-El trato que me daban era como de una ficha, como de objeto de prueba, violando mis derechos humanos pero también muchos procedimientos judiciales. Todo el mundo sabe porque en la prensa salió cómo se alteró la escena del crimen. En todos esos primeros días hubo muchísimas irregularidades en el proceso de investigación.

Incluso cuando hace el retrato hablado, el artista dibuja a otra persona.

-Yo no sabía que mientras estaba en el Ministerio Público, habían detenido a un miembro del COPINH a quien intentaban culpar. Efectivamente, mientras yo estaba sin dormir, herido y con toda esa tensión, me traen a la persona que hace el retrato hablado. Yo le decía que así no era, lo borraba y volvía a dibujar lo mismo.

-Me dijeron en varias ocasiones que me podía ir. Yo obviamente estaba dispuesto a ayudar en todas las diligencias, aunque me tuvieran sin comer, sin dormir, sin una frazada si quiera; de cualquier manera yo iba apoyando, dejé mi ropa ensangrentada. Una forma como intentaron imputarme es que me robaron la maleta, que dejé en la casa de Berta, había obviamente la posibilidad de sembrar cualquier cosa que me pudiera inculpar – hasta la fecha no me la han entregado.

-No hicieron ninguna cadena de custodia aunque yo lo reclamé ante a fiscal, el Ministerio Público, la abogada de la Comisión de Derechos Humanos de Honduras, todo el mundo es testigo de que pedía copia de mi declaración ministerial y no me la daban – la copia de mi declaración ante la juez, y no me la daban; pedía que me regresaran mi maleta, igual. Era un cinismo de violación total al Código Procesal, al Código Penal, a los derechos humanos.

-Incluso no había una formalidad en el reconocimiento de las caras. Me pusieron al principio fotografías y videos del COPINH para que dijera si ahí estaba el culpable del asesinato.

-Se dan muchas irregularidades en este proceso y por ello el gobierno decreta que todas esas diligencias ministeriales se mantienen en secreto.

-En el caso del secuestro de Estado en el aeropuerto, me regresan otra vez a que hiciera más careos. Luego estuve en la casa del Embajador de México un mes, hasta el último día, sin que me dieran ninguna explicación de para qué me querían, sin que me entregaran incluso copia de la resolución de la juez donde decretaba mi prohibición de salir del país, y ante la insistencia de la abogada ante tal anomalía jurídica, tal ilegalidad, la juez suspende a mi abogada de su ejercicio profesional.

Posteriormente las autoridades relacionaron a funcionarios de la empresa DESA  y de la institucionalidad militar con el asesinato, pero usted ha dicho que va más allá?

-No lo digo yo, lo dice la prensa, lo dice COPINH, lo dice la familia, incluso hubo un atentado contra un periodista que explicó muchas de las relaciones y vinculaciones de jueces y de políticos en el problema.

Ha afirmado que considerar la energía hidroeléctrica como limpia es una “estúpida idea”, lo cual es un gancho directo a la quijada del orgullo costarricense de producir energía de esa manera.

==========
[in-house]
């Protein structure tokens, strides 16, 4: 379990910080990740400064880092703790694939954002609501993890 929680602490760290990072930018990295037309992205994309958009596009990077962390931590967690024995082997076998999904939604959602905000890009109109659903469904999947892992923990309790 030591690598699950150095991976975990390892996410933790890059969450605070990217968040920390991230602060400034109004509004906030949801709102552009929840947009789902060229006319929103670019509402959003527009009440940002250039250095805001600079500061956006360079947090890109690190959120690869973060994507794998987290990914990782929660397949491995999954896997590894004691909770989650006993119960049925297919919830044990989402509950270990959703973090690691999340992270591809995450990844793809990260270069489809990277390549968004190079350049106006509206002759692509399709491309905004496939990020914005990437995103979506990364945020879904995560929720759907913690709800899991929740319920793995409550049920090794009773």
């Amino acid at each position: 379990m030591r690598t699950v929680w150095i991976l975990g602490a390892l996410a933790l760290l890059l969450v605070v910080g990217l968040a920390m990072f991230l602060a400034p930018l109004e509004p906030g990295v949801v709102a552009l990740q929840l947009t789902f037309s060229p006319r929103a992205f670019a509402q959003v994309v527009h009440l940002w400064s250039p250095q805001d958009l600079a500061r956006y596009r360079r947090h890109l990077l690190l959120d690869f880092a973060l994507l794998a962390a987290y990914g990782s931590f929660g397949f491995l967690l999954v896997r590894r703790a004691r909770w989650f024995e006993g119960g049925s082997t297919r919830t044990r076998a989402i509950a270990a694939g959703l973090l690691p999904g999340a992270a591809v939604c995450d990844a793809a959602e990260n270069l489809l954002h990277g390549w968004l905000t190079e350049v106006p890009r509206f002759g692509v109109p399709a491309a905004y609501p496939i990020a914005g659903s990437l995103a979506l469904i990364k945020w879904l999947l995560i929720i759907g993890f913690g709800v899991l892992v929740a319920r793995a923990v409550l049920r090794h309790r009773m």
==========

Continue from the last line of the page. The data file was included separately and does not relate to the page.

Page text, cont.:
-No solamente en Costa Rica, sino en toda América Latina, que por décadas asoció siempre las hidroeléctricas con el  desarrollo limpio.

-Si en Costa Rica no lo saben, que sepan que hay una resistencia impresionante en toda América Latina, de cantidad de pueblos que han sido desplazados y asesinados, que no ha habido una experiencia de reubicación adecuada ni tampoco de indemnización. Incluso la misma Comisión Mundial de Represas que financió el Banco Mundial, en el 2000 sacó un informe donde dicen que el 60% de las cuencas del planeta han sido represadas, que el 30% de los peces de agua dulce se han extinguido por causa de las presas que generan el 5% de los gases de efecto invernadero, que se han construido más de 50.000 grandes represas en el mundo, que los países quedaron sumamente endeudados con el Banco Mundial, que el 30%  de las represas en el mundo no han generado la energía que debían generar, que desplazaron a 80 millones de personas en todo el mundo inundando pueblos y ciudad. Eso lo dice toda la evidencia en el mundo y en toda América Latina, en Chile, en Argentina, en Colombia, en Uruguay, en Panamá y en México hay resistencia contra las represas.

-A partir de ese informe el movimiento social contra las represas dijo “tenemos que desarticular ese discurso”, un discurso en donde hidroelectricidad es igual a energía limpia, cuando ha generado todos esos desastres, incluso desaparecido manglares, han desaparecido cuencas enteras por la construcción de represas.

-Con el Protocolo de Kioto vuelven  otra vez a intentar reposicionar a las represas como energía limpia, en el sentido de que los países del Norte, para intentar reducir los gases de efecto invernadero, buscan suplirlo con inversión en energía limpia. Entonces si tengo que eliminar en el Norte diez toneladas de CO2, no lo elimino; mejor construyo una represa que según yo va a eliminar esas diez toneladas, las va a ahorrar en energía limpia.

-Los efectos de las represas en el mundo son desastrosos. ¿Cómo generar entonces otro paradigma de energía limpia? Ese es el gran problema; pero no construyendo, bloqueando más cuencas, desplazando más pueblos, lo que además favorece a las empresas constructoras de represas en todo el mundo. Hay otras formas y mecanismos de generar energía limpia. Incluso en Europa y Estados Unidos están desmantelando represas. Pero sí hay que construirlas en el Sur con la idea de que es energía limpia, sustentable y verde, pero es la energía más sucia que ha generado todos estos impactos socio-ambientales.